Let’s talk about your time of Bible study teaching. Maybe you’re a youth minister who speaks to your entire youth group once a week at a youth service. Maybe you’re an adult volunteer teaching Sunday school or a small group on a week night. Whatever your role is, I want to ask a question about your teaching:
Do you ever find yourself in a rut?
It’s a fair question, one we should all ask ourselves from time to time. We know the phrase “in a rut” originates from the days when people would travel in wagon trains. The “rut” was the deep, grooved trail that marked the right way to get from point A to point B. As such, “the rut” could be a helpful thing.
Maybe your tried-and-true lesson format has served you well over the years. It’s helped you make it through the wilderness! But, the problem with a rut is that it can seriously derail you. A deep enough rut would cause a wagon to bottom-out, the axel of the wagon digging into the ground until it caused the wagon to grind to a halt.
If we’re not careful, our “same old, same old” approach to teaching lessons can become the rutted trail that causes our teaching efforts to stall.
What if you took a step back and evaluated your teaching? Would you find you’re doing the same thing week-in and week-out? If so, what would it take for you to consider mixing it up this next lesson? What would it take for you be a “rut-buster”?
Here are three rut-busting tips to help you introduce some fresh perspective in your teaching times:
Change Your Format
Periodically changing your format can have a great effect on students.
- Do you primarily preach in your mid-week service? What would happen if you did an experiential time of prayer and praise? Or if you had on open-mic night where students could ask you and a panel of your youth workers questions?
- Maybe you are the only teacher in your small groups. What if you chose a night and assigned a passage to another adult or allowed a student to teach?
- What if you took a break from any curriculum you might use and switched things up? What if you had a “media critique” night where you listen to popular songs, or watched clips from TV shows, and had discussions about the relationship between our faith and the messages we see in media? What if you had a corporate prayer time, or had a discussion where students talked about the biggest challenges they face as teenage Christ-followers?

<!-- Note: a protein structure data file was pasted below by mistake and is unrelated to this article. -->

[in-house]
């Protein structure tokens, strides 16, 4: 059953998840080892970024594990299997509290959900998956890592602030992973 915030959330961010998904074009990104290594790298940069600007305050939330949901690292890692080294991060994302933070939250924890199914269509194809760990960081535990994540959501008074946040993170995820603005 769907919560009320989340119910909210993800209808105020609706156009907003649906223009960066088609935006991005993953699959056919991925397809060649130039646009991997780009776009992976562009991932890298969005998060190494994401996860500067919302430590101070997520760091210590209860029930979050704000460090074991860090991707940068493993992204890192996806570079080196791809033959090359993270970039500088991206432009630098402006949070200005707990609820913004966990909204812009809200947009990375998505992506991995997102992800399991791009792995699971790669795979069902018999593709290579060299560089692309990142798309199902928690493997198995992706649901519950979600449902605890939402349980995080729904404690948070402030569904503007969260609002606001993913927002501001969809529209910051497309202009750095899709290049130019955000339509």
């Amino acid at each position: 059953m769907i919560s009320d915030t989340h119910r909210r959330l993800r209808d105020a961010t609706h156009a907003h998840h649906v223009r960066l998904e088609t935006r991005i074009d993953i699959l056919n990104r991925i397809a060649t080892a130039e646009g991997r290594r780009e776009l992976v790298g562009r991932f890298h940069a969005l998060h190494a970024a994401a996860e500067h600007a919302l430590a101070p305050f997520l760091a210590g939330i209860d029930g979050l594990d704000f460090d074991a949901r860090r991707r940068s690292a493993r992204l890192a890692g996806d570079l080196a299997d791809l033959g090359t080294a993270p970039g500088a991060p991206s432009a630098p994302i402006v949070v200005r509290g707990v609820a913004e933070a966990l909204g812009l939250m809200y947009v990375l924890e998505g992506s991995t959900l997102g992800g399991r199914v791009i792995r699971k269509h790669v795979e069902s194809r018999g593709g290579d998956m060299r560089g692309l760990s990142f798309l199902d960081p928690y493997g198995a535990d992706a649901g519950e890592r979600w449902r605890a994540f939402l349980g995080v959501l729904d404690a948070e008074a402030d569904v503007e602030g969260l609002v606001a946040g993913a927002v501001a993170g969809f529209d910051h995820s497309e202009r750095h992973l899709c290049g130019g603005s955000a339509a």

Whatever the case may be, a change in format is a surefire rut-buster.
Change Your Illustrations
If you’re stuck in a rut, chances are you’re using the same type of illustrations week after week. (Or worse yet, maybe you aren’t using any!) Changing the type of illustration you use is easy.
- If you use a narrative-type illustration each week, bust the rut by using an object lesson or a case study.
- If you’re a video guy or gal, leave the DVD player alone for a week. Tell a story instead. Replace the video with a narrative, a story from the news, pop-culture, history or even Scripture.
- If you don’t use video because of technical limitations, go the extra mile to make it happen one week. Borrow a lap-top and a projector. Find that perfect clip on You Tube, or Netflix.
You don’t have to do it every week. “Busting the rut” simply means changing it up every once in a while.
Change Your Interaction
Rut-busting is all about breaking expectations.
- If your students are used to you lecturing for 25 minutes then breaking into small groups for discussion, try building in intentional moments of discussion in the middle of your lesson.
- If you aren’t in the habit of doing any sort of “get-out-of-your-seat” activity, try incorporating one into your lesson. Maybe you have different stations in your classroom, or have students act out a narrative passage of Scripture, or play a multiple-choice trivia game where students choose an answer by standing up.
Changing the type of interaction you do is key to busting the rut you might find yourself in.
Breaking out of the rut from time to time is a great way to make sure your students stay engaged. You will be far more effective by providing a little variety in your teaching time. And your students will thank you for it!